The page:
SHE’S PROBABLY the country’s only Mayor to openly defy the Supreme Court, and earn a pat on the back in the process. In the hue and cry over Mayor Dr Uma Shashi Sharma’s torching of 350 flex (read PVC) banners erected by a rival BJP faction one crucial point seems to have escaped everyone’s attention: the move was a direct violation of the apex court’s orders.
The Municipal Solid Wastes (Handling and Management) Rules, 2000, formed as per SC directives, clearly forbid burning of waste within city limits. Ironically, the rules entrust the management and handling of municipal solid waste to the Municipal Corporation, of which the Mayor herself is the head.
Instead of warning her that she’s falling foul of the law, Sharma’s party colleagues seem intent on adding fuel to the bonfire.
A group of BJP corporators on Monday handed the Mayor a mashaal (torch) to express appreciation for her ‘fiery’ stand towards ‘illegal banners’ and urged her to set these ablaze “as soon as they come up”.
Neither the corporators nor, indeed, the Mayor herself appear to have given much thought to the environmental fallout of burning the PVC-laced banners in densely populated localities like Rajwada, Palasia and LIG Square.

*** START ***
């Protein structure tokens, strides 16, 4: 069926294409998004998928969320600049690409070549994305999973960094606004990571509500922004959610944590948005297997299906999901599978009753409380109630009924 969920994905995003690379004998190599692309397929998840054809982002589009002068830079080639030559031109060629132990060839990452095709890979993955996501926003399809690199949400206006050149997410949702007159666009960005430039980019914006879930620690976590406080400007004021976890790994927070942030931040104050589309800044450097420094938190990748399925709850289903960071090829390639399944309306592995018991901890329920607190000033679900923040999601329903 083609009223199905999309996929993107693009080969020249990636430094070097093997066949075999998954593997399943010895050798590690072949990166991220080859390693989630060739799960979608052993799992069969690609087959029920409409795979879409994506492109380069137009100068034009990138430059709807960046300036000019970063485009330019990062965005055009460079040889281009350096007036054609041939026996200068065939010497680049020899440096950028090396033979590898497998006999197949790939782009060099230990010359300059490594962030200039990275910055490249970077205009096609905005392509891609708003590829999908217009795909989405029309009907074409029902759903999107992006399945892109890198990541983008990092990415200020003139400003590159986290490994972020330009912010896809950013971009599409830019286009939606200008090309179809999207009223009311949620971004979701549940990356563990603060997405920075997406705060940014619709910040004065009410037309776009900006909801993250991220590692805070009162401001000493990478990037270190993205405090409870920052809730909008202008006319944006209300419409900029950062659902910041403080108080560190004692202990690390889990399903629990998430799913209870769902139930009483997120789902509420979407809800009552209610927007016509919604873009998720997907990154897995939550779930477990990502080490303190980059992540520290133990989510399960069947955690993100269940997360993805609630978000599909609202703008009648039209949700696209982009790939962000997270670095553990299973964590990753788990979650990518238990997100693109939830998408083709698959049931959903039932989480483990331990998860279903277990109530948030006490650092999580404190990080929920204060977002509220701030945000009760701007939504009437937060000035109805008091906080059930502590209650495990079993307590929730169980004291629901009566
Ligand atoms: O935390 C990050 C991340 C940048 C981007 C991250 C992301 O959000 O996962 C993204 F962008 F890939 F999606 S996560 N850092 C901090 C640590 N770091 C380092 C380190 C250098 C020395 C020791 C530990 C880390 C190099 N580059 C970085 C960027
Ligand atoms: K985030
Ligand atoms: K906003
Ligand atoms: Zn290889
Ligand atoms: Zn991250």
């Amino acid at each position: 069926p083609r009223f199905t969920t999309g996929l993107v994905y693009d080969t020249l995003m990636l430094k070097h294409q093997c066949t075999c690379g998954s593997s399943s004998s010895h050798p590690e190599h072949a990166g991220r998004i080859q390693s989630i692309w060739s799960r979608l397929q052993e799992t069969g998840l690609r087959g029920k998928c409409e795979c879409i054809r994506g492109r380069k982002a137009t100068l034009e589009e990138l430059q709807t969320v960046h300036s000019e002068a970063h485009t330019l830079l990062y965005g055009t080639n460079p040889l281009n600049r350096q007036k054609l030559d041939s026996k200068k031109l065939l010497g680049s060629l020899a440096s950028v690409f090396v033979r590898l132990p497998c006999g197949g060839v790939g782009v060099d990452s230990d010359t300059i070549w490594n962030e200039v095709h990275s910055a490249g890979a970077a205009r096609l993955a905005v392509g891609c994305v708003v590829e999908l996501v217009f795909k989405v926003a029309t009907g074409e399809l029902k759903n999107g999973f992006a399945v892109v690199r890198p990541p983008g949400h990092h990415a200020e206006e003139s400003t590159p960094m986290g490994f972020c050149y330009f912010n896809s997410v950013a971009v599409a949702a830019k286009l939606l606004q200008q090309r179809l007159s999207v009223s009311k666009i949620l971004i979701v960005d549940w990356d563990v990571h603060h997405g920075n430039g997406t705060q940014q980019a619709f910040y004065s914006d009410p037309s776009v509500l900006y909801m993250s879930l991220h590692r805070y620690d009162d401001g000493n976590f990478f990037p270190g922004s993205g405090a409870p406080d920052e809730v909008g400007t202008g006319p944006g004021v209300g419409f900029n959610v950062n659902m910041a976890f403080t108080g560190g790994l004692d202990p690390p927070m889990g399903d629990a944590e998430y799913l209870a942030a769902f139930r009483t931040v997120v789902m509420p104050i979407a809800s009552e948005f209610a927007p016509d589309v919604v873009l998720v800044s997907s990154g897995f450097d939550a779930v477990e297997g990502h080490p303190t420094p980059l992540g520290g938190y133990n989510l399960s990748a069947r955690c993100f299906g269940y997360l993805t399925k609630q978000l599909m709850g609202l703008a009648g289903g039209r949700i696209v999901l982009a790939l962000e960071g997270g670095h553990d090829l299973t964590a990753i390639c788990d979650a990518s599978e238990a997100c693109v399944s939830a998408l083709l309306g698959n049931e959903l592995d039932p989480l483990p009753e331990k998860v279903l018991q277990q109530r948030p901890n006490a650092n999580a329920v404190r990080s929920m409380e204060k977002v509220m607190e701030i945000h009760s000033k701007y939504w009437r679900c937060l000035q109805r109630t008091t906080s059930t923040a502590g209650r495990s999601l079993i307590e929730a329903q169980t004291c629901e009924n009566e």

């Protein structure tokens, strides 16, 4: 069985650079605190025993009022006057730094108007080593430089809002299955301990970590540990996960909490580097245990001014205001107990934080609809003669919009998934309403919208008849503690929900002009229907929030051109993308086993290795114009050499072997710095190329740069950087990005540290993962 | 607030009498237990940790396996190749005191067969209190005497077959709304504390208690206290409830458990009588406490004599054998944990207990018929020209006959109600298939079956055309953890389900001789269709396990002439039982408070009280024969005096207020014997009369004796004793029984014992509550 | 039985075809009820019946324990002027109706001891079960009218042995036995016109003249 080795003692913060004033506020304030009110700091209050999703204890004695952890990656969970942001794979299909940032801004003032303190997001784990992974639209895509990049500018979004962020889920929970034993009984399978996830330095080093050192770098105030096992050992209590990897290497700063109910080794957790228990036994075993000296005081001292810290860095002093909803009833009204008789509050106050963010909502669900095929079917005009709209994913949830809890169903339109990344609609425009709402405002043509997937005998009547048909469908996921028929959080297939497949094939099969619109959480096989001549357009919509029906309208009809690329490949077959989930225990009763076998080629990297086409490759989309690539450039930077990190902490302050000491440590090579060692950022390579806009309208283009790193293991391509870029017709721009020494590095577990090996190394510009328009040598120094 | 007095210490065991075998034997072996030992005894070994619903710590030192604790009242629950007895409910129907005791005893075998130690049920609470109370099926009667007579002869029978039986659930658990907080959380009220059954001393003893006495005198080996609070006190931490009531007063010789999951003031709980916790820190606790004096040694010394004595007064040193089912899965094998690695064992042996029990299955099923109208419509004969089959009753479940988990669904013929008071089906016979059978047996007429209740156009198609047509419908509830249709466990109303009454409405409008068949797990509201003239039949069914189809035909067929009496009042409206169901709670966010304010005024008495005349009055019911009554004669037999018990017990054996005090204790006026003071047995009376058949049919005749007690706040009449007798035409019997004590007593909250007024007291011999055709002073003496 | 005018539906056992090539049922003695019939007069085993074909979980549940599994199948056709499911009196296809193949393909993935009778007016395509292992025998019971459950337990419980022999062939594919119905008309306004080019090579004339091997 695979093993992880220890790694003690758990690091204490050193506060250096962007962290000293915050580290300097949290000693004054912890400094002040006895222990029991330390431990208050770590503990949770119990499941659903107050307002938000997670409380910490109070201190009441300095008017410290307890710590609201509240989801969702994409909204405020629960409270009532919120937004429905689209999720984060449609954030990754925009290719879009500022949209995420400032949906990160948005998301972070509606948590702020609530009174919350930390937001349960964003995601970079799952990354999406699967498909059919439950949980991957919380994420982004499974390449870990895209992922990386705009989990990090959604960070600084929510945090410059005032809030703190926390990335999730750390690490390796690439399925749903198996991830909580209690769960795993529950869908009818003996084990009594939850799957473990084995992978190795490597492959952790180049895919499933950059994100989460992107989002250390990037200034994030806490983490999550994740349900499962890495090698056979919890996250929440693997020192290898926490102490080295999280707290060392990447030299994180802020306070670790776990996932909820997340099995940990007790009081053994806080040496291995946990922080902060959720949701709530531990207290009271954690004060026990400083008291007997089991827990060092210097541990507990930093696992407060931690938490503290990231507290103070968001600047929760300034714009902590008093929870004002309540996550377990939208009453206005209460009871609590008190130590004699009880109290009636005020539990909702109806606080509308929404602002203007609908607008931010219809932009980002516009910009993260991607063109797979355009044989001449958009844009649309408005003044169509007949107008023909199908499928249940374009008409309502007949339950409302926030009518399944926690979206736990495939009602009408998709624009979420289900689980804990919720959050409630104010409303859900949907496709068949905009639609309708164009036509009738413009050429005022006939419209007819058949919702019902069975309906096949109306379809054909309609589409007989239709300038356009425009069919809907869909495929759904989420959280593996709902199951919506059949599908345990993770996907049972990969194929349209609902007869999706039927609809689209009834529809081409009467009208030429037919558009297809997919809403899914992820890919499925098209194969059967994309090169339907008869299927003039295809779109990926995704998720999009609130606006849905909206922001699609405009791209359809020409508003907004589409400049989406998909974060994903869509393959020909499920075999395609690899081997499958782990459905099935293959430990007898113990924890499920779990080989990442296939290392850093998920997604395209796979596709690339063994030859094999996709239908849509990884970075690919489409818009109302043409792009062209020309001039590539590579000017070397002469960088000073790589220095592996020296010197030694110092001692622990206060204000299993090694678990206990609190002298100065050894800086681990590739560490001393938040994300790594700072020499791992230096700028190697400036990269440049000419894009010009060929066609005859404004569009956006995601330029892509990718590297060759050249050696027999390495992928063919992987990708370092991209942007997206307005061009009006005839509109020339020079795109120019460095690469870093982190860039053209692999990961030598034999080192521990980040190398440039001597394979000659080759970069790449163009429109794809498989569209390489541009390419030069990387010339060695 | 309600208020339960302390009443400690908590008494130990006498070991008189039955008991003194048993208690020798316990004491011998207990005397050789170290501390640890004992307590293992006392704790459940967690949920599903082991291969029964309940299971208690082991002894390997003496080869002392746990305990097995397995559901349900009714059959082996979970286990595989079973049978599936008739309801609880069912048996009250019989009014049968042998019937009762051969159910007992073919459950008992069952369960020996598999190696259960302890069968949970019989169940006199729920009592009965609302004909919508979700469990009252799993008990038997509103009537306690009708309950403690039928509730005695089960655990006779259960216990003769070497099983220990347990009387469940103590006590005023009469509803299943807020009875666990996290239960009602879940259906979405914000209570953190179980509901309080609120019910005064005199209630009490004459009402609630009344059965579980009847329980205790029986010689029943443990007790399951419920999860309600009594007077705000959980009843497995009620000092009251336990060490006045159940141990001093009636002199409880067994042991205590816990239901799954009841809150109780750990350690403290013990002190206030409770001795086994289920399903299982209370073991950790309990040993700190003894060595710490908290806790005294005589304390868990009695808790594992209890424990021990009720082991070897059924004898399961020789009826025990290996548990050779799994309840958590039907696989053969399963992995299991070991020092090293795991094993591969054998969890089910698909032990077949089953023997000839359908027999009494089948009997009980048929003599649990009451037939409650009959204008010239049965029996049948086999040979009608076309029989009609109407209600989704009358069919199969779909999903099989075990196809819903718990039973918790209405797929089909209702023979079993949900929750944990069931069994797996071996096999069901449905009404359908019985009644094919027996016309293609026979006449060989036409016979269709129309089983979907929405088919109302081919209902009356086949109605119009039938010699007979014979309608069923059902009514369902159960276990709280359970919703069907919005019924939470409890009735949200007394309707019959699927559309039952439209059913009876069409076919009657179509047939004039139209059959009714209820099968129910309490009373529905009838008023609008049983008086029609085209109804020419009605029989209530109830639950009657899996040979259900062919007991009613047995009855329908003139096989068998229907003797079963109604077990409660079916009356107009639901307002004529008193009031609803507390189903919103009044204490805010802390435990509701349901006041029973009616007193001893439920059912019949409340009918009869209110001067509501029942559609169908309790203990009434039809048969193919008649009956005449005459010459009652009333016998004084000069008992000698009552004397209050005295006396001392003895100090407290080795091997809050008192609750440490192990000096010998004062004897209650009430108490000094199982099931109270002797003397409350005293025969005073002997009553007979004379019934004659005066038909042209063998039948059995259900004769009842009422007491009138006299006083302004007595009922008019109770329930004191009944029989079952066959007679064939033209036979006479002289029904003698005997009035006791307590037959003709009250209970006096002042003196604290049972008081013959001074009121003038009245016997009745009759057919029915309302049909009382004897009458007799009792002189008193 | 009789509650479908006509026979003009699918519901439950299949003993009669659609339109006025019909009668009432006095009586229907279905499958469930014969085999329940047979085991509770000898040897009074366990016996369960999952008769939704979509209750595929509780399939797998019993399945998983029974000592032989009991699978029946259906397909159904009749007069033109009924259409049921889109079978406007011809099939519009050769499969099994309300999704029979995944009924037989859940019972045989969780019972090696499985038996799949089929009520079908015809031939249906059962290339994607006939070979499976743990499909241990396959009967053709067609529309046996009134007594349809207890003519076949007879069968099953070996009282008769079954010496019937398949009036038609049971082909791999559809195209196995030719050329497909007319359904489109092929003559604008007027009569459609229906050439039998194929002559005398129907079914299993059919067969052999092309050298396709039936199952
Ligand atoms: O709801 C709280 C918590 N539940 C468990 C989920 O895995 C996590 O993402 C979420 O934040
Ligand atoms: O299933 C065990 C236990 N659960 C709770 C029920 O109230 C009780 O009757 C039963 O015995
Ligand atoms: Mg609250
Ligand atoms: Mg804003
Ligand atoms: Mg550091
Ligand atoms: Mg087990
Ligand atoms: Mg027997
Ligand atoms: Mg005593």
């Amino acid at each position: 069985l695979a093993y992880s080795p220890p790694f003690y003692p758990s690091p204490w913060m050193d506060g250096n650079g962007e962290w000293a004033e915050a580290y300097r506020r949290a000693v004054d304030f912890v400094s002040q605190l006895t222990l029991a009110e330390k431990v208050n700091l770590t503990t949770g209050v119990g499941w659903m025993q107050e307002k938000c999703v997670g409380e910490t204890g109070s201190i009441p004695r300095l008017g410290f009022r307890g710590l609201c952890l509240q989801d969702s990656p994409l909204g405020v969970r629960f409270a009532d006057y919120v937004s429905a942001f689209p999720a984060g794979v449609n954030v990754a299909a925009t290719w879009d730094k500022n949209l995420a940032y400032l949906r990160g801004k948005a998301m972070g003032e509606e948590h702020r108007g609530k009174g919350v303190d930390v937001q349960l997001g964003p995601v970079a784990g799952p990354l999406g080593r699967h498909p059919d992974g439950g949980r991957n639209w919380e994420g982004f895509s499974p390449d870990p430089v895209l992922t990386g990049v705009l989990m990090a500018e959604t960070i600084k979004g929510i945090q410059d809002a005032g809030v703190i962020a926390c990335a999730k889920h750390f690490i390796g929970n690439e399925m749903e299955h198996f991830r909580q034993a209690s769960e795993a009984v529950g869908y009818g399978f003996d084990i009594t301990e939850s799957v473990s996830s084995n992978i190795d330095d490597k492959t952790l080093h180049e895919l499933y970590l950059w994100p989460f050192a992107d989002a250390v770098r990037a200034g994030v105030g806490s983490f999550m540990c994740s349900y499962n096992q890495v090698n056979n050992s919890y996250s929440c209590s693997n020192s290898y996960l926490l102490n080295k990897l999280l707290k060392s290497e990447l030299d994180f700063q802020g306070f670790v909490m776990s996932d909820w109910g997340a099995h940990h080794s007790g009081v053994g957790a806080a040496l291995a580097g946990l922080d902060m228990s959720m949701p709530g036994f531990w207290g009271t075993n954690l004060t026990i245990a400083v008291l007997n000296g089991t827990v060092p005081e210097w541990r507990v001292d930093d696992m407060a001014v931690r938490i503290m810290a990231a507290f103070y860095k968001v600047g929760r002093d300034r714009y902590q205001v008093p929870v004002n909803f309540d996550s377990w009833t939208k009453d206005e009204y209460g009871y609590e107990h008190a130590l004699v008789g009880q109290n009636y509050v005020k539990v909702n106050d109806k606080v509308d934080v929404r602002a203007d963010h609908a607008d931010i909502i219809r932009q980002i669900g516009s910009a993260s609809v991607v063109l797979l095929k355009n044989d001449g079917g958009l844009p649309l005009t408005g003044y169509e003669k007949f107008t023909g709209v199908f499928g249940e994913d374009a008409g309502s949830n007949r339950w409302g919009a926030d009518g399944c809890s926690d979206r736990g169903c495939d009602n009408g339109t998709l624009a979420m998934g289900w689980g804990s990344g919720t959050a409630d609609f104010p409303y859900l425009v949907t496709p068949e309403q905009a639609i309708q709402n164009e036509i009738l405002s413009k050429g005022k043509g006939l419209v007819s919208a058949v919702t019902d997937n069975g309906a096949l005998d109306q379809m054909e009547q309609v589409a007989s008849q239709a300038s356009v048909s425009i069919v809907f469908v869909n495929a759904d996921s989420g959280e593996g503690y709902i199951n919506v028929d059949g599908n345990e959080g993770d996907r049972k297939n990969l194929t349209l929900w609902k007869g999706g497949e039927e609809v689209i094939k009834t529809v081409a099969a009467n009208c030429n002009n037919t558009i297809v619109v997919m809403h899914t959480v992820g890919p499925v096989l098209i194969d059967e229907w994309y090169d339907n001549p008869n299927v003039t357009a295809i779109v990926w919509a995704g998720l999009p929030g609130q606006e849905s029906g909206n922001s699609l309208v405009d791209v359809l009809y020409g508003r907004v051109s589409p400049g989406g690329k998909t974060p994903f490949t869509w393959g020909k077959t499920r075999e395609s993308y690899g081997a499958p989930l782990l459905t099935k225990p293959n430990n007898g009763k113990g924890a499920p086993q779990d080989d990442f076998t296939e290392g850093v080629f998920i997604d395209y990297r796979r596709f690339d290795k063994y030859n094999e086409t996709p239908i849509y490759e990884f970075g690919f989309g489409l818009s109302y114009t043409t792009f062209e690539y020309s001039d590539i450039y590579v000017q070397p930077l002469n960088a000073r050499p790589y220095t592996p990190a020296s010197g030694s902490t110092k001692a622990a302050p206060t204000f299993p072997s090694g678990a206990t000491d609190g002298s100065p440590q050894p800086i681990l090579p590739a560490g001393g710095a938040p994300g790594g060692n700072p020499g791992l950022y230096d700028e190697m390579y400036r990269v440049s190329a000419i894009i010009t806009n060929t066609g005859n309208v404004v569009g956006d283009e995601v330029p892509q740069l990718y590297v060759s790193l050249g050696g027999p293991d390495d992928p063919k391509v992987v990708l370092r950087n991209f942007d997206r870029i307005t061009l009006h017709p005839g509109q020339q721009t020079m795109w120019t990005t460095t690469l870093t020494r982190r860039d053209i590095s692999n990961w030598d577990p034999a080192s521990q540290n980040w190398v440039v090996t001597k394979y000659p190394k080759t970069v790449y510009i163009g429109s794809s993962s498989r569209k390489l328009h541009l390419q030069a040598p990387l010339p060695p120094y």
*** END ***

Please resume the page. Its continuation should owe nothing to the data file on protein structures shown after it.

“PVC laminated/coated polyester fabric (flex banners) release noxious substances harmful to the environment upon being burnt. Human exposure to these can result in skin rashes as well as breathing complications”, admitted an MP Pollution Control Board scientist.
Environmentalists, NGOs and even district Collector Vivek Aggarwal, who is mandated to enforce compliance of the rules, too, have remained strangely silent on the issue even though the bonfires took place in the full glare of media attention.
The Mayor set ablaze over 350 posters and banners erected to welcome BJP leader L K Advani by supporters of PWD Minister Kailash Vijayvargiya at Rajwada, Palasia and LIG Square in the presence of faithful Mayor-in-Council members.
Although the ‘bonfires’ aroused a howl of protests from Vijayvargiya loyalists the reasons were mostly political and scant attention was paid to the environmental and legal aspects of the Mayor’s action.